Cold War Now or Hot War Later

One might have expected the COVID-19 crisis to produce an inflection point at which agreement was finally reached about the menace presented by China’s regime. However, more than a few political figures and intellectuals remain unconvinced. Writing in Reason, Daniel Drezner, a professor of international politics at Tufts University, announces that “there is no China crisis.” Against the gathering consensus that China’s brand of authoritarian capitalism and aggressive nationalism poses a genuine threat to the American interests and security, Drezner serenely reassures his readers that it is “hysterical” to believe that the Chinese Communist Party (CCP) possesses the power or the will to challenge and subvert the international system. Is this true? Drezner readily concedes that the old Washington consensus—the notion that engagement would spur China’s transformation from ruthless dictatorship to responsible liberal stakeholder in the international order—was erroneous. Although globalization (the integration of world markets for commodities, labor, and capital) has raised living standards throughout the world, including in China, there is scant evidence of political progress in Beijing. To the contrary, General Secretary …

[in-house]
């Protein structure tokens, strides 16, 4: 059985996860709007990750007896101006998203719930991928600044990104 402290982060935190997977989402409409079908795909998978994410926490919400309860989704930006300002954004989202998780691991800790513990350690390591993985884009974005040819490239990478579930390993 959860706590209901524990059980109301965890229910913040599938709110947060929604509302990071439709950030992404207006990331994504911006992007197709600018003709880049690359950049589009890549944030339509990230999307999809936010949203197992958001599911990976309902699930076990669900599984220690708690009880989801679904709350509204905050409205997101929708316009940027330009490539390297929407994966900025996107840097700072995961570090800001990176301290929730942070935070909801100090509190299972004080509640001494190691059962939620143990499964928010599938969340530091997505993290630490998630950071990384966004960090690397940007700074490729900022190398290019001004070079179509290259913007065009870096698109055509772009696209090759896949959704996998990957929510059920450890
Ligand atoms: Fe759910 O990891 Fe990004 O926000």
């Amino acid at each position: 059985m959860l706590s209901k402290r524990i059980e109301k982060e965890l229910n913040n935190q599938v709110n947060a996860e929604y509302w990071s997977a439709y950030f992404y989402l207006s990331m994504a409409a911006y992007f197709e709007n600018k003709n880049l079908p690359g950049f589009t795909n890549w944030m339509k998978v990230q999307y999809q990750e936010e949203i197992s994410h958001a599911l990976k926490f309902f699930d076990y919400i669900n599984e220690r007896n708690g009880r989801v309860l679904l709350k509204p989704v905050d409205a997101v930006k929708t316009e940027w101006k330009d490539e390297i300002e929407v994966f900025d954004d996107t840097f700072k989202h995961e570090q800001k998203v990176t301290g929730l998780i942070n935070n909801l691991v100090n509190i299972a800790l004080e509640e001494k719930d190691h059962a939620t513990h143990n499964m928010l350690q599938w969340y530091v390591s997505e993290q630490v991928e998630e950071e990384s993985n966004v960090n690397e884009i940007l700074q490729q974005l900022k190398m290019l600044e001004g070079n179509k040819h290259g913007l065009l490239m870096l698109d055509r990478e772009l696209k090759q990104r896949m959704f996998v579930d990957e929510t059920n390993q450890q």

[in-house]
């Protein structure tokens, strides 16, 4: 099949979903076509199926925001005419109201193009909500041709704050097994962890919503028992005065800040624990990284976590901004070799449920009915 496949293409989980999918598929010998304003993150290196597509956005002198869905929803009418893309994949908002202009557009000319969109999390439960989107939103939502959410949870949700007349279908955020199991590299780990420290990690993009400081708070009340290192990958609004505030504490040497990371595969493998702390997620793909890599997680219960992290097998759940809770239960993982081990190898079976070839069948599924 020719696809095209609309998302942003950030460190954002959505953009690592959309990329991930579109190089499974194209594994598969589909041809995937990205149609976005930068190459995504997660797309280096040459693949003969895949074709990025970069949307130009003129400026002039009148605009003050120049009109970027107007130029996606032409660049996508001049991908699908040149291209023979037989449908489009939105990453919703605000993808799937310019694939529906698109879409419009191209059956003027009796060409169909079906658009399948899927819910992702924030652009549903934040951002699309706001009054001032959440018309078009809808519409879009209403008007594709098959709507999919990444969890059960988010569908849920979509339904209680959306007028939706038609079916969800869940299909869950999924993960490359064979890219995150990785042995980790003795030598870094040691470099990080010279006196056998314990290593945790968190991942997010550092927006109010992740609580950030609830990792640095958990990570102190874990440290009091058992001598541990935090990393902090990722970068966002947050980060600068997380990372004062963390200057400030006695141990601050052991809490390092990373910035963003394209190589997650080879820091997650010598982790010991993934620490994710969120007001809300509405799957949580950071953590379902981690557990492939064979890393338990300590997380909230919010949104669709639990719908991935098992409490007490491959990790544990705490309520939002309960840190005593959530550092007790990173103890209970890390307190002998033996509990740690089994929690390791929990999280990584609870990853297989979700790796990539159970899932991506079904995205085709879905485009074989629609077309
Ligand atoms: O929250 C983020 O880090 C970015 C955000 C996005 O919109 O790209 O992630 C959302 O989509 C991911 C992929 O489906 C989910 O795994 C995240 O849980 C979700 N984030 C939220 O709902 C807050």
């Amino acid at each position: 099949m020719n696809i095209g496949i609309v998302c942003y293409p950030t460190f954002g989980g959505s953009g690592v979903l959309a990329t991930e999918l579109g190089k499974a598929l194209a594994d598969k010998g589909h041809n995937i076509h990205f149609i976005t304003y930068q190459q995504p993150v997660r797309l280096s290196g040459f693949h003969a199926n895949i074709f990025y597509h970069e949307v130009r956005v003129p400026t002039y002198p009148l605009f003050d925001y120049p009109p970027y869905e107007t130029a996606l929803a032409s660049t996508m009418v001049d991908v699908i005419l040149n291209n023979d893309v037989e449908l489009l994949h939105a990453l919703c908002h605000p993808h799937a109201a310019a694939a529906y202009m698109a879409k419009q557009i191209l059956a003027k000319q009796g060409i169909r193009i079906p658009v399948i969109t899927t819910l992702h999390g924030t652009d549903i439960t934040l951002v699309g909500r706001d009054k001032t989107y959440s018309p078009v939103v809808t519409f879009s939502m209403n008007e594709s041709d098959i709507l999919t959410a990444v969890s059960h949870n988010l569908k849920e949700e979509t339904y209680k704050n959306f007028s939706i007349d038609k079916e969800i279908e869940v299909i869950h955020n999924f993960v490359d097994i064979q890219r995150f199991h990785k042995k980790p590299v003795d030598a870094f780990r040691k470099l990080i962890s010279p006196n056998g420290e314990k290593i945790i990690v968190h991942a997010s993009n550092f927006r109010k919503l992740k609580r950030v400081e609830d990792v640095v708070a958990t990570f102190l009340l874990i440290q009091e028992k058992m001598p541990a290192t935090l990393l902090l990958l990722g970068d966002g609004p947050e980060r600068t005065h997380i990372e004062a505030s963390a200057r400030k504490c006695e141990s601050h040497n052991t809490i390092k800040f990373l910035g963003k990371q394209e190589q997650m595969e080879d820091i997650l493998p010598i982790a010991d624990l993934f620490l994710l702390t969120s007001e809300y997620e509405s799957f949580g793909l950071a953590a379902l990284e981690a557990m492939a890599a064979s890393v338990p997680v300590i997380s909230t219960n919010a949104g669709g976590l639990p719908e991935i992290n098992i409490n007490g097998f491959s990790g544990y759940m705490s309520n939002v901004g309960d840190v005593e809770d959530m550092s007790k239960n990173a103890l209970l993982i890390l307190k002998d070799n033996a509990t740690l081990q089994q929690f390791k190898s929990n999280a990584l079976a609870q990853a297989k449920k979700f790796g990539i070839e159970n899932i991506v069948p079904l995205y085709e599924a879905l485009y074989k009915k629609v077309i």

Sanders’ Indifferent City on a Hill

In the months since the outbreak of a deadly global pandemic, Americans have rediscovered the world outside. None of the contenders vying for the presidency in 2020 has articulated a particularly coherent or ambitious global role for America. But the only candidate who seems to understand at least that foreign policy is not a dispensable part of American politics is Joe Biden. It is possible that the appearance of a lethal virus incubated in the wet markets of Wuhan has persuaded voters in the Democratic primaries that Biden is the only viable option in a world of such bleak possibilities. The current incumbent, of course, is wedded to an “America-First” program—in truth, little more than an irritable mental gesture, to borrow Lionel Trilling’s gruff description of conservatism—that is plainly ill-suited to a superpower in an interconnected world. Trump’s brash pursuit of transactional dealing and short-term self-interest is also incompatible with the design of American power in a democratic order. Meanwhile, the Democratic field, evincing a deep-seated provincialism, has not inspired confidence about its willingness to …